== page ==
Green-headed Tanager

Green-headed Tanager, Dario Sanches

At a Glance

  • Scientific Name: Tangara seledon
  • Population: Common
  • Trend:  Stable
  • Habitat: Humid lowland forests of southeast Brazil, Paraguay, and northeast Argentina

Green-headed Tanager map, NatureServeLike most tanagers, including the Gilt-edged Tanager, our Bird of the Week is an animated work of art. Featuring swaths of turquoise, yellow-orange, lime green, violet, and black, the male Green-headed Tanager brightens forests as well as orchards and parks.

While some tanagers are skilled vocalists, the Green-headed Tanager simply chirps (as the above recording of birds on a bird feeder in Brazil suggests).

Atlantic Forest Survivor

Although this tanager is widely distributed within its Atlantic Forest range, this habitat is threatened by deforestation, and only about eight percent of the original habitat remains. Green-headed Tanagers share the Atlantic Forest with the critically endangered Stresemann's Bristlefront, threatened Banded Cotinga, and more common Brazilian Tanager.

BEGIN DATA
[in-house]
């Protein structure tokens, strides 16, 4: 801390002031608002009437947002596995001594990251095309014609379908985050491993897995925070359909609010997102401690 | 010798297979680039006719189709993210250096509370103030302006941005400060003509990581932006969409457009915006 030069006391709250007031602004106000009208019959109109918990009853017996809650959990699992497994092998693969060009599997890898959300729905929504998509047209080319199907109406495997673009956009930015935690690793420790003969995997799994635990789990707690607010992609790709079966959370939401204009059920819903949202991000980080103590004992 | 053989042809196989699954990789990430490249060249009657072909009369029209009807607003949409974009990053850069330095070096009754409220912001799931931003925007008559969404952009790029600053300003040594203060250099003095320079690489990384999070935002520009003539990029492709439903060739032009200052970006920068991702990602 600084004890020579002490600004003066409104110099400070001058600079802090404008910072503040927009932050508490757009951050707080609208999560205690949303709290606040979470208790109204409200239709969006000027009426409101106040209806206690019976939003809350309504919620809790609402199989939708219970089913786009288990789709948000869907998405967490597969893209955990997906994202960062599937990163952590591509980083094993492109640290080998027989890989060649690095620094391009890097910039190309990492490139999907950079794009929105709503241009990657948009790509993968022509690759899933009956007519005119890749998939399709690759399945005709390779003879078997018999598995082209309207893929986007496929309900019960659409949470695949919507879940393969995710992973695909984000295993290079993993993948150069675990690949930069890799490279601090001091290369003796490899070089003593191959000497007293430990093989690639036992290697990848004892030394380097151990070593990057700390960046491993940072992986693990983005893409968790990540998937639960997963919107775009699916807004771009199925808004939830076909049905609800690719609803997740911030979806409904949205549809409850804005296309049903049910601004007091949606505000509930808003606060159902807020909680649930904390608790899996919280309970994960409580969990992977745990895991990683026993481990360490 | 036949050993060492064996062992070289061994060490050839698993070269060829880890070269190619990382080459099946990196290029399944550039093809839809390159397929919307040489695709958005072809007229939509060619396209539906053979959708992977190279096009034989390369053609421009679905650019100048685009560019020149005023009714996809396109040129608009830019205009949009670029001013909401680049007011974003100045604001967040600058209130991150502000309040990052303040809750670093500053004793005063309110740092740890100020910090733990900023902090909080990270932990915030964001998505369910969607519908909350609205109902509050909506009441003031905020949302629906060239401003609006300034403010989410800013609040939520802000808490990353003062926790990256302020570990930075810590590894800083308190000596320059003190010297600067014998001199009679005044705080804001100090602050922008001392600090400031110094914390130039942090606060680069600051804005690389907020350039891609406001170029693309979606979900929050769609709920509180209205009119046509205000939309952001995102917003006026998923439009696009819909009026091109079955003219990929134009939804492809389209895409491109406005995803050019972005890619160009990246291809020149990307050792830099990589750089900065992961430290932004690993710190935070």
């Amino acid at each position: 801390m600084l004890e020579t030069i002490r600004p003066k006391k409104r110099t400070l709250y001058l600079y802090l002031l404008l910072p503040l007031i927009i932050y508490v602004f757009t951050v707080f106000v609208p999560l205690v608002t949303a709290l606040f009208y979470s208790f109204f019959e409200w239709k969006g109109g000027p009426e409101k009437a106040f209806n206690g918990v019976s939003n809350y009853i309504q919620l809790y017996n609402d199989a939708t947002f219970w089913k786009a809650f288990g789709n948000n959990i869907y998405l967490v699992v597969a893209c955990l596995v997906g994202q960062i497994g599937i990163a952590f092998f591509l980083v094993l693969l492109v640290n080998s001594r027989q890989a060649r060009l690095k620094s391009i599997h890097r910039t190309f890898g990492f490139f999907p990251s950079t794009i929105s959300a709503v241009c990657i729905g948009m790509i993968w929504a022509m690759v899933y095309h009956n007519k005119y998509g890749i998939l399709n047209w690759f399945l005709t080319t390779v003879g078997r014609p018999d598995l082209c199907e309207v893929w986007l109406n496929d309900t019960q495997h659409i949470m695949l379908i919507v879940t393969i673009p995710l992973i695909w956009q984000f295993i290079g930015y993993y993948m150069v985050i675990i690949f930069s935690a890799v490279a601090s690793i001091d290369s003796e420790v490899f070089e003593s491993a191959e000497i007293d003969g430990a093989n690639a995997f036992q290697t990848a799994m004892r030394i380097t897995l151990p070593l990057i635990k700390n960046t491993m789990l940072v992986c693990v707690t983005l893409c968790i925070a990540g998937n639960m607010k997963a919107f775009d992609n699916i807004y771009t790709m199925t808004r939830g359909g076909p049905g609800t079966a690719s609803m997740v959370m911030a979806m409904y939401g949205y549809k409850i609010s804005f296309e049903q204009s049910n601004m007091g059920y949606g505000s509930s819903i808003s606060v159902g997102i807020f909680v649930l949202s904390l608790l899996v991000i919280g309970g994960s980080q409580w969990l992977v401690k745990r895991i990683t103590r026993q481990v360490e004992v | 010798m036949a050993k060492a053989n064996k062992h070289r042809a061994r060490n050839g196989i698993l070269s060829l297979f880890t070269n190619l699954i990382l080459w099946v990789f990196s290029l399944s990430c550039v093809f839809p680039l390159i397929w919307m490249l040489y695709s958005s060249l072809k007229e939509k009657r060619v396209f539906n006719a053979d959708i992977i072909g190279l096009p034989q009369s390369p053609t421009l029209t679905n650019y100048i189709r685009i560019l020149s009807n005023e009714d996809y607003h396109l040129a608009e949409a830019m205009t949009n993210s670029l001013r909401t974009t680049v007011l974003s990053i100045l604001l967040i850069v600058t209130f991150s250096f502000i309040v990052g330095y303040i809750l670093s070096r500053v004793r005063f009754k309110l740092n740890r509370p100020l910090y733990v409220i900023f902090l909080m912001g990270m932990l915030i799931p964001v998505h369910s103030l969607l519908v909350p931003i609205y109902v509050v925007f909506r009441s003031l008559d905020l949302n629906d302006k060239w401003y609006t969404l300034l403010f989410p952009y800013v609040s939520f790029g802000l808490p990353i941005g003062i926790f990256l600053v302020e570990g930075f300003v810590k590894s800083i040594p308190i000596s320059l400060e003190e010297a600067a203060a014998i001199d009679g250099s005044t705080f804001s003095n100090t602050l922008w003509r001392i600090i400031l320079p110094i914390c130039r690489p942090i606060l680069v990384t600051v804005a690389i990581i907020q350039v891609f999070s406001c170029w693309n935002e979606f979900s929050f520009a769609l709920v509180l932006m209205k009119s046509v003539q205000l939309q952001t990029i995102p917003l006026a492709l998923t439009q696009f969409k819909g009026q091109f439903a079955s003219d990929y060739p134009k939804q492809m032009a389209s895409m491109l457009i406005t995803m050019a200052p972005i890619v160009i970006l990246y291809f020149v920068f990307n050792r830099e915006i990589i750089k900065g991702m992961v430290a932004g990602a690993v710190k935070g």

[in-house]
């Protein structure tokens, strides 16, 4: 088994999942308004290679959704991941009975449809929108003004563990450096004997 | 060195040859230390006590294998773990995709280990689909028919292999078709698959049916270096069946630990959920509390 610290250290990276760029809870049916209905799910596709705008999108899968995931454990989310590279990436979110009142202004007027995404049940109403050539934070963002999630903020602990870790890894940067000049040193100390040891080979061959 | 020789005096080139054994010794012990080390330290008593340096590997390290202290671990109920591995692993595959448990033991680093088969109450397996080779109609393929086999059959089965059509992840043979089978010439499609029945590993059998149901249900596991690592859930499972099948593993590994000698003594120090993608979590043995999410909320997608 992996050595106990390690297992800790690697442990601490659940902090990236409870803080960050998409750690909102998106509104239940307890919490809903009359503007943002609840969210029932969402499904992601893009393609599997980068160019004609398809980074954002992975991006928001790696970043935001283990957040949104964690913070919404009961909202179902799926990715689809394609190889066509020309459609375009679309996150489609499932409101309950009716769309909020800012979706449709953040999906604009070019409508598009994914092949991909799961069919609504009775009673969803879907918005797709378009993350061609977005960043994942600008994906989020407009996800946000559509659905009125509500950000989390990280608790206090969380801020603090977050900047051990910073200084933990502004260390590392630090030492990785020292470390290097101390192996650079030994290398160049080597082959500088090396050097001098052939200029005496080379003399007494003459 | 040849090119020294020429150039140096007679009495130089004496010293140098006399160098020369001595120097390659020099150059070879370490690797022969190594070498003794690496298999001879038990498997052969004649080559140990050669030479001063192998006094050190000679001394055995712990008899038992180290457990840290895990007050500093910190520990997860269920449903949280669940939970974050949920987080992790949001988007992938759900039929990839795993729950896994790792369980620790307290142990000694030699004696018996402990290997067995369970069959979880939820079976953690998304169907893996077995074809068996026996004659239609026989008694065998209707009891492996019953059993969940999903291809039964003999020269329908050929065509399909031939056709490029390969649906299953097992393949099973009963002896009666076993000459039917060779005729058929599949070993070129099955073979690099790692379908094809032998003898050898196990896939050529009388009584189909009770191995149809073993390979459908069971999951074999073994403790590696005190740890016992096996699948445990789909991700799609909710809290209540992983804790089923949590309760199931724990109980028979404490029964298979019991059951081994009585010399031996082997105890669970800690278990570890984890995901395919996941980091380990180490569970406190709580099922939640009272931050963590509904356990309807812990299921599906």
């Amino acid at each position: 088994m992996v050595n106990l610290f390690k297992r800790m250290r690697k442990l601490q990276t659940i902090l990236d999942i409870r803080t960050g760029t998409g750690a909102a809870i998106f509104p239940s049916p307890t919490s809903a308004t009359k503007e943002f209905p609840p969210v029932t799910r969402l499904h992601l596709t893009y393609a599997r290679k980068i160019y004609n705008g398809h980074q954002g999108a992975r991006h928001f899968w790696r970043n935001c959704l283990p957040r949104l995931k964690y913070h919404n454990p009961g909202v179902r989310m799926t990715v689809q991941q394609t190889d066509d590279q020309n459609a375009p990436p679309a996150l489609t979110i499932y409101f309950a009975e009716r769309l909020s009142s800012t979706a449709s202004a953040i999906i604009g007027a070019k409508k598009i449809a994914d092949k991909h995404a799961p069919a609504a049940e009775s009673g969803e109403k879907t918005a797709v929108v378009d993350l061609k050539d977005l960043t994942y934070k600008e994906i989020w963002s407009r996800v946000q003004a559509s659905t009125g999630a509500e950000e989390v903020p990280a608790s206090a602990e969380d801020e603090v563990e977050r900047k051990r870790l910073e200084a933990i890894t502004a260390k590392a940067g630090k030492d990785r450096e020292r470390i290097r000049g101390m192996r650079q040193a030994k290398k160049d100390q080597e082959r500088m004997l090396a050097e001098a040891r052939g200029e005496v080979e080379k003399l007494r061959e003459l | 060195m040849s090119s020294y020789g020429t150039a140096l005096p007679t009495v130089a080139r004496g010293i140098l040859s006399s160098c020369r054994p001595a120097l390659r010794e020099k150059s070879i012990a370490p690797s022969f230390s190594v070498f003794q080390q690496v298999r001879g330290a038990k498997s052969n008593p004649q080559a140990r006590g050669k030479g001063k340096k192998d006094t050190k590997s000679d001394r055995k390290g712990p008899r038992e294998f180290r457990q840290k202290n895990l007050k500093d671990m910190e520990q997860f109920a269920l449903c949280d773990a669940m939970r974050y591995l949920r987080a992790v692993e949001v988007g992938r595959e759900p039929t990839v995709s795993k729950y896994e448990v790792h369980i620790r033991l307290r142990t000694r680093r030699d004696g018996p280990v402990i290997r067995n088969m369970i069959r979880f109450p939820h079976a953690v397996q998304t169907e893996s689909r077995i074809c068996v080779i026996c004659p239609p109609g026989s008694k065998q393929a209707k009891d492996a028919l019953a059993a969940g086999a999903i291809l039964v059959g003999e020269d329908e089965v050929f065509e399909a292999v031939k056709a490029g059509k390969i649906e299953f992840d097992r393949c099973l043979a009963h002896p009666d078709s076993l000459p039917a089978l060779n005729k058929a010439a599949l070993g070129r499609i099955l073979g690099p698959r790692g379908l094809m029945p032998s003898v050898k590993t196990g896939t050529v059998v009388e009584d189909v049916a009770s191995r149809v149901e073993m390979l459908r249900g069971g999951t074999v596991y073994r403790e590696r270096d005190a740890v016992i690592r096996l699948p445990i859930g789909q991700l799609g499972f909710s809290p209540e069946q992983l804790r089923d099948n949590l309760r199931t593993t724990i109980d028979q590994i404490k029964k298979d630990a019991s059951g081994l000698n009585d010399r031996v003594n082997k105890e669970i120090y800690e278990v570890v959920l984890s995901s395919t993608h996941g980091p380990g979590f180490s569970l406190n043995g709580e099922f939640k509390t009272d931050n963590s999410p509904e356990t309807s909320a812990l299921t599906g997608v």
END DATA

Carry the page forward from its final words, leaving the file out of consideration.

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Green-headed Tanager. Photo by Fabrice Schmitt

Green-headed Tanager. Photo by Fabrice Schmitt

Green-headed Tanagers forage through the canopy in small flocks, either on their own or in association with a larger mixed-species flock. Their diet is a mixture of fruits and insects, taken as the bird actively moves through the upper canopy.

Like others in its genus, a breeding pair is assisted by “helpers,” probably young from previous broods. Females resemble males but are duller-colored.

Conserving Habitat in Southeast Brazil

ABC and our partner REGUA are working to preserve Atlantic Forest habitat at the Guapi Assu Reserve in southeast Brazil, where visitors can see the Green-headed Tanager and many other species found nowhere else.

In winter, the Blackpoll Warbler, a long-distance migrant that breeds as far north as the boreal forest of Canada, can be found in the reserve as well.

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